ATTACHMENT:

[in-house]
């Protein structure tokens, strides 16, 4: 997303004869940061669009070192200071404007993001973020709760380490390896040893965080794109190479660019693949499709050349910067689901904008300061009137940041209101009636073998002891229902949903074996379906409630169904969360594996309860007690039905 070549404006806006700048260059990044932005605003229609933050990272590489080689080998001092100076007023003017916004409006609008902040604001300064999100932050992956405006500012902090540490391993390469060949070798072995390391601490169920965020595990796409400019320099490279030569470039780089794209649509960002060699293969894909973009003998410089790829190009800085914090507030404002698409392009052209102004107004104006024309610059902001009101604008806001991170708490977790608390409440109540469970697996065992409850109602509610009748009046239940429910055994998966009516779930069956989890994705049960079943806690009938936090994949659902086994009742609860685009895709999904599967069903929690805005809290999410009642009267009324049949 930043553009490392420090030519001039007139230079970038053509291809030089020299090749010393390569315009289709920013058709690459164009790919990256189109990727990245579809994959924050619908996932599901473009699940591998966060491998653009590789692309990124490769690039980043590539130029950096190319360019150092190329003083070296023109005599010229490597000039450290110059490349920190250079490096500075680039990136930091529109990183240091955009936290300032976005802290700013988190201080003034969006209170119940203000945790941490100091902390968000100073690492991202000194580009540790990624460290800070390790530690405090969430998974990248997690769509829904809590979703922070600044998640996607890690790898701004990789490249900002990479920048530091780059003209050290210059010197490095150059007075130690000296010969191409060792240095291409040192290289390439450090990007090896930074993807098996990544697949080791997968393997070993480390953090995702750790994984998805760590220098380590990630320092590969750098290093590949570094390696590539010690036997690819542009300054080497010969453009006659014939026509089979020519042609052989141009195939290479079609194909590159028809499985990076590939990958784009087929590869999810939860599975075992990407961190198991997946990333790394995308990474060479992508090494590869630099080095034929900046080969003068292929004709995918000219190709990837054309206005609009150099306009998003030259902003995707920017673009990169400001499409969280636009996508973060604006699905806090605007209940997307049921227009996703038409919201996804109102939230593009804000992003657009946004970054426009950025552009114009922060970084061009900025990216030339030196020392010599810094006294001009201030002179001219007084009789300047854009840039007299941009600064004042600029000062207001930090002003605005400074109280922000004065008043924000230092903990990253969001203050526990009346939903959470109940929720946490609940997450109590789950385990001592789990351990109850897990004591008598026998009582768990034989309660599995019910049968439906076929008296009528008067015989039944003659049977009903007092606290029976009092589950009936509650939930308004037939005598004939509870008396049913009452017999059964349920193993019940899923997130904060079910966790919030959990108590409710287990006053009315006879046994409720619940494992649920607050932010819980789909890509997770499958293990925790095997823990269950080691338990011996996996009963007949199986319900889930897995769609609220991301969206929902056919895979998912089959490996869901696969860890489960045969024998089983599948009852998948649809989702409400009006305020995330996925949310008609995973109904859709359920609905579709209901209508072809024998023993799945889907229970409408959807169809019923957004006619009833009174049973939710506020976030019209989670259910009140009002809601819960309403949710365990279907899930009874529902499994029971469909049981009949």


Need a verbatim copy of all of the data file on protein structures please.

[in-house]
């Protein structure tokens, strides 16, 4: 997303004869940061669009070192200071404007993001973020709760380490390896040893965080794109190479660019693949499709050349910067689901904008300061009137940041209101009636073998002891229902949903074996379906409630169904969360594996309860007690039905 070549404006806006700048260059990044932005605003229609933050990272590489080689080998001092100076007023003017916004409006609008902040604001300064999100932050992956405006500012902090540490391993390469060949070798072995390391601490169920965020595990796409400019320099490279030569470039780089794209649509960002060699293969894909973009003998410089790829190009800085914090507030404002698409392009052209102004107004104006024309610059902001009101604008806001991170708490977790608390409440109540469970697996065992409850109602509610009748009046239940429910055994998966009516779930069956989890994705049960079943806690009938936090994949659902086994009742609860685009895709999904599967069903929690805005809290999410009642009267009324049949 930043553009490392420090030519001039007139230079970038053509291809030089020299090749010393390569315009289709920013058709690459164009790919990256189109990727990245579809994959924050619908996932599901473009699940591998966060491998653009590789692309990124490769690039980043590539130029950096190319360019150092190329003083070296023109005599010229490597000039450290110059490349920190250079490096500075680039990136930091529109990183240091955009936290300032976005802290700013988190201080003034969006209170119940203000945790941490100091902390968000100073690492991202000194580009540790990624460290800070390790530690405090969430998974990248997690769509829904809590979703922070600044998640996607890690790898701004990789490249900002990479920048530091780059003209050290210059010197490095150059007075130690000296010969191409060792240095291409040192290289390439450090990007090896930074993807098996990544697949080791997968393997070993480390953090995702750790994984998805760590220098380590990630320092590969750098290093590949570094390696590539010690036997690819542009300054080497010969453009006659014939026509089979020519042609052989141009195939290479079609194909590159028809499985990076590939990958784009087929590869999810939860599975075992990407961190198991997946990333790394995308990474060479992508090494590869630099080095034929900046080969003068292929004709995918000219190709990837054309206005609009150099306009998003030259902003995707920017673009990169400001499409969280636009996508973060604006699905806090605007209940997307049921227009996703038409919201996804109102939230593009804000992003657009946004970054426009950025552009114009922060970084061009900025990216030339030196020392010599810094006294001009201030002179001219007084009789300047854009840039007299941009600064004042600029000062207001930090002003605005400074109280922000004065008043924000230092903990990253969001203050526990009346939903959470109940929720946490609940997450109590789950385990001592789990351990109850897990004591008598026998009582768990034989309660599995019910049968439906076929008296009528008067015989039944003659049977009903007092606290029976009092589950009936509650939930308004037939005598004939509870008396049913009452017999059964349920193993019940899923997130904060079910966790919030959990108590409710287990006053009315006879046994409720619940494992649920607050932010819980789909890509997770499958293990925790095997823990269950080691338990011996996996009963007949199986319900889930897995769609609220991301969206929902056919895979998912089959490996869901696969860890489960045969024998089983599948009852998948649809989702409400009006305020995330996925949310008609995973109904859709359920609905579709209901209508072809024998023993799945889907229970409408959807169809019923957004006619009833009174049973939710506020976030019209989670259910009140009002809601819960309403949710365990279907899930009874529902499994029971469909049981009949």